Three Articles and One Conclusion

William Smead
Chief Executive Officer
Chief Investment Officer

Dear Fellow Investors:

At Smead Capital Management (SCM) our contrarianism and urge to purchase stocks with low PE ratios has led us to own what we think are the finest and most recession resistant companies in the world. To understand our portfolio and where we are in history you must read Randall Forsyth’s column in Barron’s dated June 21, 2010, an article written by Jason Zweig in the Wall Street Journal over the weekend called “So that’s why investors can’t think for themselves” and Brian Belski’s research note at OPCO yesterday (June 21st, 2010). Randall quotes work by Jason Trennert on “The New Lords of Finance: Policy’s Long Shadow Over the Markets”. In it Trennert argues that a small group of policy makers in places like Washington D.C., Brussels and Beijing (whether elected or not) are “exerting enormous influence over the economic cycle”. He says and Forsyth reiterates, “All of this has led to a certain sclerosis when it comes to the behavior of certain large companies. Among the symptoms is that these companies sit on record levels of cash.” Forsyth points out that it wouldn’t be so bad if the cash was being used to raise dividends and do stock buybacks instead of hoarding it in t-bills earning virtually zilch. He also goes on to show how investor behavior has been led around by reaction to the policy makers and the inaction on the part of the leaders of large US corporations:

“Leaving aside the philosophical implications, the practical investment effect is that investors appear willing to hold cash earning 0% or 10-year Treasuries yielding 3.25% “and yet remain unwilling to buy large-cap growth stocks with fortress balance sheets and decent dividend yields trading at low double-digit earnings multiples,” Trennert says.

Jason Zweig’s article cuts to the core of the current opportunity in Large Cap Non-Cyclical US stocks. Here is his thesis:

“Sometimes the most interesting answers to financial questions come from scientific labs. A study published last week in the journal Current Biology found that the value you place on something is likely to go up when other people tell you it is worth more than you thought, and down when others say it is worth less. More strikingly, if your evaluation agrees with what others tell you, then a part of your brain that specializes in processing rewards kicks into high gear. In other words, investors often go along with the crowd because—at the most basic biological level—conformity feels good. Moving in herds doesn’t just give investors a sense of “safety in numbers.” It also gives them pleasure. That may help explain why market sentiment can change so swiftly, why true contrarians are so hard to find and why investors care so much about the “consensus view” on Wall Street.”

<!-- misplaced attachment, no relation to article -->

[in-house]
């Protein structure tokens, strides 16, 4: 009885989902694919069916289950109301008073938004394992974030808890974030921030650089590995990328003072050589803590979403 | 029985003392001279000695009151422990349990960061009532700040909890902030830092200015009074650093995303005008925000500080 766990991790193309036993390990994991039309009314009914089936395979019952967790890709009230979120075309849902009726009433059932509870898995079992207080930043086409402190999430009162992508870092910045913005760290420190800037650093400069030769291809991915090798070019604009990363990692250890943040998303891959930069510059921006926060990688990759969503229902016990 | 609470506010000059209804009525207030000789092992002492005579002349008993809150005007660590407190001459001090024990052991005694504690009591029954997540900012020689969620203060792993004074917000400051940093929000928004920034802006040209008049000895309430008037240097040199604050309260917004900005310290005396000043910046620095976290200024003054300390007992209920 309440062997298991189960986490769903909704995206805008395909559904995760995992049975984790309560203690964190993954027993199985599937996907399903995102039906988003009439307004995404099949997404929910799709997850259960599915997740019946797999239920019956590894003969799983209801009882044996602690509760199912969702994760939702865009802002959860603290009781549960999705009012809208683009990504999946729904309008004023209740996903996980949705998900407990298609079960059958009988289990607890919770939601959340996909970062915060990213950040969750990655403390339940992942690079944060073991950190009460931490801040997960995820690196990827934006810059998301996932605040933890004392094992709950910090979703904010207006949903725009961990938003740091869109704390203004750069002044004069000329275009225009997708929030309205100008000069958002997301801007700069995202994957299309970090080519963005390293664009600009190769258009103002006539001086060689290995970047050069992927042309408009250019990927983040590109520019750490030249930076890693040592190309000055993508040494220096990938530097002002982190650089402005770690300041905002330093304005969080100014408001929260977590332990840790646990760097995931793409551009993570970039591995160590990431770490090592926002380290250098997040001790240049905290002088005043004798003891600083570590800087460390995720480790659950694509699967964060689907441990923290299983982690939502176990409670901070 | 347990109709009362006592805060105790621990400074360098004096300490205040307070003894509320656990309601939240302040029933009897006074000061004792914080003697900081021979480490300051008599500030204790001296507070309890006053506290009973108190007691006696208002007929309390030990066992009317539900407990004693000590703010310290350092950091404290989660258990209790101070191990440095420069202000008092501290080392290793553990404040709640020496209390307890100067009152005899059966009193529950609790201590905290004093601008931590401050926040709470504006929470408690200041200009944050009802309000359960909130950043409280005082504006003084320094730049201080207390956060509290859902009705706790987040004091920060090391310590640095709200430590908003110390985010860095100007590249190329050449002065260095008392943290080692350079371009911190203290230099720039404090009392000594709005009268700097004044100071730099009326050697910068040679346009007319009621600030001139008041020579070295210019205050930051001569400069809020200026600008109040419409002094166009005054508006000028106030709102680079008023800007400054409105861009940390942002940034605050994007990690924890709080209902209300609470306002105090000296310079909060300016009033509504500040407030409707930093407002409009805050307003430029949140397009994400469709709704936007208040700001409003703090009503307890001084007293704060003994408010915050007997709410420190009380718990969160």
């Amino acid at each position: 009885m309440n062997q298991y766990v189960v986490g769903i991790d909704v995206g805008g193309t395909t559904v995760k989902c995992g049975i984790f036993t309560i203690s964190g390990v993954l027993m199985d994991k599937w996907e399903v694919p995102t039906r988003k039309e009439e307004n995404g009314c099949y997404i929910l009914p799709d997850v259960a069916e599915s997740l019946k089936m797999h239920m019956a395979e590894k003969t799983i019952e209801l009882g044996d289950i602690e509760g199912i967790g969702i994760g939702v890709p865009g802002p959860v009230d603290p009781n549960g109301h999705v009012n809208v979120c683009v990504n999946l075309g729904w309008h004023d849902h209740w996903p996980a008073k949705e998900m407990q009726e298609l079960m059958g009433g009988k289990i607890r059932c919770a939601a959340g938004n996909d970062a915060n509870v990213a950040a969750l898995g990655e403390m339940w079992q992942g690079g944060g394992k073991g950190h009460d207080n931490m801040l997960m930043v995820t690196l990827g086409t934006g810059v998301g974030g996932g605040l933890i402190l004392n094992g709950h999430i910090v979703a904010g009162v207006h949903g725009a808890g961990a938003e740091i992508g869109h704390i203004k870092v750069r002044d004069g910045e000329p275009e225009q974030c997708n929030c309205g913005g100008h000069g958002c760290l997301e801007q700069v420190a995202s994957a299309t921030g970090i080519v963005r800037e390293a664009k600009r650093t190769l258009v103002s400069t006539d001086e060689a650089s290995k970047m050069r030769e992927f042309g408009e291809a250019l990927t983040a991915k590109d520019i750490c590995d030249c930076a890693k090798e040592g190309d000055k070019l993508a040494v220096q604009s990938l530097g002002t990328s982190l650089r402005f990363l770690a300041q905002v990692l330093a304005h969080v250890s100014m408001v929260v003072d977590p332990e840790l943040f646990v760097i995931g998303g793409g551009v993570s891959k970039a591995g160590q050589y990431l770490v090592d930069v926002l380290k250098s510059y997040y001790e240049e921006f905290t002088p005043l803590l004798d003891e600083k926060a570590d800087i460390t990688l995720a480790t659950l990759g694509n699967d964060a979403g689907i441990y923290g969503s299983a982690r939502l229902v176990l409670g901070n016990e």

Therefore, at the “basic human level” it is unnatural to be a lonely contrarian and what could be more lonely than owning large quality companies which have not been the place to be since they peaked in popularity back in 1999. Throw in the worldwide policy elites publicly dressing down your industry and demonizing large profitable companies in general and you have what we believe is a prescription for historically extreme undervaluation and absolute low PE’s. This makes us at SCM just drool and lays the groundwork for what we believe will be 7 to 10 years of above average performance.

People say things like, “small to mid-cap stocks are still doing way better”, even though they are dramatically more expensive on a trailing and estimated PE ratio basis. The smaller your company is the less chance that the policy makers are going to use you as a populist punching bag. We believe the biology study proves what John Templeton clearly understood in creating an incredibly good track record in the Templeton Growth Fund from 1950-1990. He said, “The time of maximum pessimism is the best time to buy”. The price you get without any reinforcement from the crowd is the price that will generate the most future success with the least amount of risk.

In a report out yesterday called “Dividends and Buybacks Increasing”, Brian Belski and his folks at OPCO show that despite the coma that the circumstances of the last three years have put companies and investors in, that the dividend increases and stock buybacks are coming anyway. Templeton might have called that the first light at the end of the tunnel. Belski also shows that it bodes well for overall stock market returns. Rejuvenation phases in dividend and stock buyback activity in the past has coincided with very solid and positive results in the S&P 500 Index. Our portfolios are loaded with recent dividend increases and massive added stock buyback activity because our companies have strong balance sheets for the most part and generate way above average free cash flow. From all of this we believe there can be only one conclusion for the patient investor.

Best Wishes,

William Smead

The information contained in this missive represents SCM’s opinions, and should not be construed as personalized or individualized investment advice. Past performance is no guarantee of future results. Some of the securities identified and described in this missive are a sample of issuers being currently recommended for suitable clients as of the date of this missive and do not represent all of the securities purchased or recommended for our clients. It should not be assumed that investing in these securities was or will be profitable. A list of all recommendations made by Smead Capital Management with in the past twelve month period is available upon request.

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